Whether he's used as part of a package to bring in additional reinforcements for the rotation or to land a full-time answer at first base, Bell's future lies somewhere other than Pittsburgh.
San Diego Padres: RHP Ian Kennedy
Few pitchers garnered as much interest around baseball leading up the trade deadline as San Diego's Ian Kennedy did.
Yet the Padres, who were operating without a full-time general manager at the time, were leery of dealing the 29-year-old. ESPN's Jayson Stark reported that the Padres were asking for a major league-ready starter and a high-level prospect in exchange for him, an asking price that no team was willing to meet.
New GM A.J. Preller has confidence that the Padres can return to contention in 2015 thanks to their pitching, team president Mike Dee recently told Fox Sports' Ken Rosenthal, noting that it would take "tremendous value" for the team to move Kennedy or reliever Joaquin Benoit.
But Kennedy is due a substantial raise from his $6.1 million salary in 2014 as he enters his last year of arbitration, and if talks on a long-term extension fall flat this winter, it stands to reason that the Padres will be looking to capitalize on Kennedy's value while it's still high.
San Francisco Giants: RHP Kyle Crick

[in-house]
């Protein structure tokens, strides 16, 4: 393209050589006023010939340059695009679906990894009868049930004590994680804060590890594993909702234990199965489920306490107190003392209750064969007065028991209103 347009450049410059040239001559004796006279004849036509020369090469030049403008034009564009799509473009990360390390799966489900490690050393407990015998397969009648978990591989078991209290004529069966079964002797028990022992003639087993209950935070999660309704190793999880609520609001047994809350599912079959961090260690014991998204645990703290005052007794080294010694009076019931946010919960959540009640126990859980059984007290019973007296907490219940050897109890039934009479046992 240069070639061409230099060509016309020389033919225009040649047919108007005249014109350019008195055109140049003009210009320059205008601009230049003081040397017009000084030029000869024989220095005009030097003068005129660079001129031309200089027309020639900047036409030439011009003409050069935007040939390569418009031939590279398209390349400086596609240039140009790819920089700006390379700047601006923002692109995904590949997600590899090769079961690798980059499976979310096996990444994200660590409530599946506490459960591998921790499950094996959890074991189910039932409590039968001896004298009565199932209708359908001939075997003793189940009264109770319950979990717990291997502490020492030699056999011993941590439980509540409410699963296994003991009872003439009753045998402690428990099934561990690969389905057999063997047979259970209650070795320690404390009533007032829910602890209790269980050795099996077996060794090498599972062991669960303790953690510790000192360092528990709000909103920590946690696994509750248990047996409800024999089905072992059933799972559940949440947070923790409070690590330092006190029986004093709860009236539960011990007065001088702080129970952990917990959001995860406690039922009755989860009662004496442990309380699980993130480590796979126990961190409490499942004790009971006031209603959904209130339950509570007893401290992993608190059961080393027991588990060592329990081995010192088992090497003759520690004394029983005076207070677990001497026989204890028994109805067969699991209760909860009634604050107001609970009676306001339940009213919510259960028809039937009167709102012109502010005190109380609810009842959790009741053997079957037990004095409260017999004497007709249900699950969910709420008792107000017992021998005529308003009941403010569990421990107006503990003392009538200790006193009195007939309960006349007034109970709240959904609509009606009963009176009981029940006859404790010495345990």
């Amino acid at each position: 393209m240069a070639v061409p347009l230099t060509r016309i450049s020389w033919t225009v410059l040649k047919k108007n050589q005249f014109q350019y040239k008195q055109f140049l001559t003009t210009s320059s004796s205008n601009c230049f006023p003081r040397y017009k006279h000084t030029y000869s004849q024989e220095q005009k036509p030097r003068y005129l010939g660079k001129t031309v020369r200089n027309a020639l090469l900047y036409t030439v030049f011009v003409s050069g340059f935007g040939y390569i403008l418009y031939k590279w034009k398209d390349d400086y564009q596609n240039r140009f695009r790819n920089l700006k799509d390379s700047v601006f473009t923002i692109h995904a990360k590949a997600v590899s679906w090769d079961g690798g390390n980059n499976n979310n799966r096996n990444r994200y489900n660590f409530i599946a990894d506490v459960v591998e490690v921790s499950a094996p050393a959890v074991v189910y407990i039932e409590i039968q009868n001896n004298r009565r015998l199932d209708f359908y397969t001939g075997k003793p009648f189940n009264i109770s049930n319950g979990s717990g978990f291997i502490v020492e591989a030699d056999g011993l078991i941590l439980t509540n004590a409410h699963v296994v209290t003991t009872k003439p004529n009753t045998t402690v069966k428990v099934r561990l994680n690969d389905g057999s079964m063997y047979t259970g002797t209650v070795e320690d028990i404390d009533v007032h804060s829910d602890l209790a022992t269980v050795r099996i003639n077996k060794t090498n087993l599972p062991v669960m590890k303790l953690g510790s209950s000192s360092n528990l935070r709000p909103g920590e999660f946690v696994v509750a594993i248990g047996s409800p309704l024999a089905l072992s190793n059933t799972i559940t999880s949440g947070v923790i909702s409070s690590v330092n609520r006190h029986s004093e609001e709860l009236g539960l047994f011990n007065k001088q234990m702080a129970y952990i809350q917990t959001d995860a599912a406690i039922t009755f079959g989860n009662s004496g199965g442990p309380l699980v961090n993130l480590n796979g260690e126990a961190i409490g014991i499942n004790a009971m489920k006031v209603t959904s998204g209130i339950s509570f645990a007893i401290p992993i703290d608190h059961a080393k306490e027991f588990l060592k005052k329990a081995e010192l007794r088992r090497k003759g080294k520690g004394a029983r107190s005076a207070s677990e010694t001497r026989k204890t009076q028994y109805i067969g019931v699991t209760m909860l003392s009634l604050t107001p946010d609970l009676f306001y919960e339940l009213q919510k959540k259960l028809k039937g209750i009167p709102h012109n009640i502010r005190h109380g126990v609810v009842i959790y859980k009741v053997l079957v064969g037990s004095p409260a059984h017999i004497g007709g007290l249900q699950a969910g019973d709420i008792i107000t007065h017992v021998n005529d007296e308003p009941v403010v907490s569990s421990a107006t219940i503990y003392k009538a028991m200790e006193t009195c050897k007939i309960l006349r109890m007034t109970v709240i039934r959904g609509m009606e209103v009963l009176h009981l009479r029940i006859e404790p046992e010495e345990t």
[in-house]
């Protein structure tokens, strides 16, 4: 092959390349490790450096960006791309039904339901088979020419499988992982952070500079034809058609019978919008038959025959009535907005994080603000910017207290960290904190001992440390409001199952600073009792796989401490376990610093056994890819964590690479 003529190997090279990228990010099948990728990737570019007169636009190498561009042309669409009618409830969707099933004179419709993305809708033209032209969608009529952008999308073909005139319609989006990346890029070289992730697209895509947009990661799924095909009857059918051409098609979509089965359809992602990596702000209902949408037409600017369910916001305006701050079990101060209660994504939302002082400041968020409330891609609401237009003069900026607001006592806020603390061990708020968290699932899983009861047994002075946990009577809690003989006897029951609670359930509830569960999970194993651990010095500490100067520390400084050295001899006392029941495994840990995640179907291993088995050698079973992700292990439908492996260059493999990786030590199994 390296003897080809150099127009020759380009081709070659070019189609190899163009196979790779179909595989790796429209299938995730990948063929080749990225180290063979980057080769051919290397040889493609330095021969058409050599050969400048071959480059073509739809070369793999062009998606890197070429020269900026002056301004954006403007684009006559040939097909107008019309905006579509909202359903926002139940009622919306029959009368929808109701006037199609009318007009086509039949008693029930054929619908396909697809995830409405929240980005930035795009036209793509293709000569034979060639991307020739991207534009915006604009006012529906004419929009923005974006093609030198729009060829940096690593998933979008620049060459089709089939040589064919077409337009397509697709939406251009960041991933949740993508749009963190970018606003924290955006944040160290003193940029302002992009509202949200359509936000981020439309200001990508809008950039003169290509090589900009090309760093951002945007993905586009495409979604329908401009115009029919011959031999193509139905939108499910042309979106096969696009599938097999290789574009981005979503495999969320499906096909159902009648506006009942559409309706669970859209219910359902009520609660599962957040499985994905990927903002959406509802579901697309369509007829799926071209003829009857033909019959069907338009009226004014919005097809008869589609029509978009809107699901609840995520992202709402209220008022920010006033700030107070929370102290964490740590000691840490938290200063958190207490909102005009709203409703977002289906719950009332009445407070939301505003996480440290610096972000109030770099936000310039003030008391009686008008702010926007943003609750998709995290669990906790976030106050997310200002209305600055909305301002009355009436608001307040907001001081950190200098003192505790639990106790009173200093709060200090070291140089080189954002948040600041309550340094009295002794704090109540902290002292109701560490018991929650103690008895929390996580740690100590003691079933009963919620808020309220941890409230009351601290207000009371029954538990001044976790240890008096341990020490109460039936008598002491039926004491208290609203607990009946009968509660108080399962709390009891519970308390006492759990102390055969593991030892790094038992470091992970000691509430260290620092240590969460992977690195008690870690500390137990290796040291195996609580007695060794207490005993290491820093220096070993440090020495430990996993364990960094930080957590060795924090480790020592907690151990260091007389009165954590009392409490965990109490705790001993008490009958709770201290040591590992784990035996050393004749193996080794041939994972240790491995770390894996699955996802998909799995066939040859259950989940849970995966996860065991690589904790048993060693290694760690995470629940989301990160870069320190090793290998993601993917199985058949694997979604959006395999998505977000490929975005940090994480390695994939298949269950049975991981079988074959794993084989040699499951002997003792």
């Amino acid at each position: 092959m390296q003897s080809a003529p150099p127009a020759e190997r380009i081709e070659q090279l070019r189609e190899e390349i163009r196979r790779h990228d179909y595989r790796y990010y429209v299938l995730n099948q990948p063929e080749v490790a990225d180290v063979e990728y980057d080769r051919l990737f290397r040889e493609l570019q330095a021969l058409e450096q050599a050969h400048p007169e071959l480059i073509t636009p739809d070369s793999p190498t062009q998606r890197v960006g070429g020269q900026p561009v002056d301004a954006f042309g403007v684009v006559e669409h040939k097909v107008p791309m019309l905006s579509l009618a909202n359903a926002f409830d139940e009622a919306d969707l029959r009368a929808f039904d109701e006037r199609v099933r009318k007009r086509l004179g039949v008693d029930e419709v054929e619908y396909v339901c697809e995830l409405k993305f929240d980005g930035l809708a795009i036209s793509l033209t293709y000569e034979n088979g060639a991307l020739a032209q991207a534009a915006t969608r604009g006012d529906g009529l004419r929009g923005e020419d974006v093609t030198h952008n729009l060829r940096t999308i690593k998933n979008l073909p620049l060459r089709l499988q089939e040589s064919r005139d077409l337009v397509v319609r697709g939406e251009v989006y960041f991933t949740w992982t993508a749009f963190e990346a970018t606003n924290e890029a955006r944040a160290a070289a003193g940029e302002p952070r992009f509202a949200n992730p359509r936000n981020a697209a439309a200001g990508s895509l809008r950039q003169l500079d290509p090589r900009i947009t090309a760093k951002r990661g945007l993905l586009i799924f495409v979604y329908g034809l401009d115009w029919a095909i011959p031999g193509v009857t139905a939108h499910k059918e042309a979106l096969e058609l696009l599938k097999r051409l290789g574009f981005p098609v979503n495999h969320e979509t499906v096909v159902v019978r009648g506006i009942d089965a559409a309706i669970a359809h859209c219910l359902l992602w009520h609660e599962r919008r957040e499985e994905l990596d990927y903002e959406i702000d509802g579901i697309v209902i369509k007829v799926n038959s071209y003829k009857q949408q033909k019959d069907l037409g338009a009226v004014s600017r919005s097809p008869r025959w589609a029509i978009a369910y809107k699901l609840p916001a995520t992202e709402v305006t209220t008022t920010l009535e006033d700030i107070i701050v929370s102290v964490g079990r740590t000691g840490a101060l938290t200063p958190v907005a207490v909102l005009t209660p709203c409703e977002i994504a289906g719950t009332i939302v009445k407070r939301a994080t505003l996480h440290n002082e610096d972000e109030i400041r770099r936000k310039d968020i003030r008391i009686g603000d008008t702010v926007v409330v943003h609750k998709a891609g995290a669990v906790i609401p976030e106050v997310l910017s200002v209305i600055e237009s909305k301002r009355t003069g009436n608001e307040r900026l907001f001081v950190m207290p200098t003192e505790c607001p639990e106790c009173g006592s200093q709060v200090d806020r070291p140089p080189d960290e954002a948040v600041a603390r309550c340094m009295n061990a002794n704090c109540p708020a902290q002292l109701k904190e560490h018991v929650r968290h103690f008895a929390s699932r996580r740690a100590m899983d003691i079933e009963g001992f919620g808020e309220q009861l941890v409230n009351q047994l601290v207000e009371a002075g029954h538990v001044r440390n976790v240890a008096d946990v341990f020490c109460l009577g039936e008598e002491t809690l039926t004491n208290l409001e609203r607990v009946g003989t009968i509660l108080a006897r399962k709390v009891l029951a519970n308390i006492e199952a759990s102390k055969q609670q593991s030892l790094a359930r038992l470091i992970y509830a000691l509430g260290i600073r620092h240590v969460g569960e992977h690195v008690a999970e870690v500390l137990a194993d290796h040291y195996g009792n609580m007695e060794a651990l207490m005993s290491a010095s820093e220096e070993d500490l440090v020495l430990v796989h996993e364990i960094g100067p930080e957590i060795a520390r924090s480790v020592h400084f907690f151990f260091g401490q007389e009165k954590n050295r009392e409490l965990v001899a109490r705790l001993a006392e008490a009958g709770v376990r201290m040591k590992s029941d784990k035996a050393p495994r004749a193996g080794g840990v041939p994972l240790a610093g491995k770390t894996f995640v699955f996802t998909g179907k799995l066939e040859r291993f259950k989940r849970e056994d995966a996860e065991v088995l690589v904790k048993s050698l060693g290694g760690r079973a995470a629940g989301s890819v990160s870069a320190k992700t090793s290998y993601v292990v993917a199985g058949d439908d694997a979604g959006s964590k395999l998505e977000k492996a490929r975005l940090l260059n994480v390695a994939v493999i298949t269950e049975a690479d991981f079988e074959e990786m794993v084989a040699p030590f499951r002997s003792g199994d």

Does it make sense for the San Francisco Giants to trade their best young commodity? Absolutely not.
But on a team that has multiple holes that need to be filled (second base, first base if Brandon Belt's concussion symptoms continue to linger, back of the rotation) and key free agents who aren't going to be cheap to re-sign (Michael Morse, Pablo Sandoval), dealing Kyle Crick may become a necessity.
Crick, 21, hasn't been lights-out in his first full season at Double-A, pitching to a 3.83 ERA and 1.55 WHIP with a 6.0 BB/9 and 11.0 K/9.
But his ability to miss bats consistently and his projection as a front-of-the-rotation arm (perhaps not an ace, but a solid No. 2 starter) makes him a valuable trade chip for GM Brian Sabean to dangle this winter as he tries to shore up the roster.
Seattle Mariners: 1B Justin Smoak
The Seattle Mariners still haven't found their first baseman of the present (or future), and while Justin Smoak has spent most of the season at Triple-A Tacoma after losing his grip on a starting job, the team figures to pick up the relatively inexpensive $3.65 million team option that it holds on him for 2015.
After all, switch-hitting first basemen with power are valuable, even those who falter at the major league level.
Smoak seems to have found his mojo in the minors, hitting .309 with six home runs, 32 RBI and a .879 OPS in 48 games. While he doesn't have tremendous value as a trade chip, teams looking for an upgrade at first base could view him as a low-risk, high-reward acquisition.
St. Louis Cardinals: OF Randal Grichuk
Even after trading Allen Craig and James Ramsey, the St. Louis Cardinals sit with an abundance of outfield talent that is either in the big leagues or close to making an impact. With Matt Holliday and Oscar Taveras entrenched in the corners and Jon Jay holding down center field, there's nowhere for that young talent to play.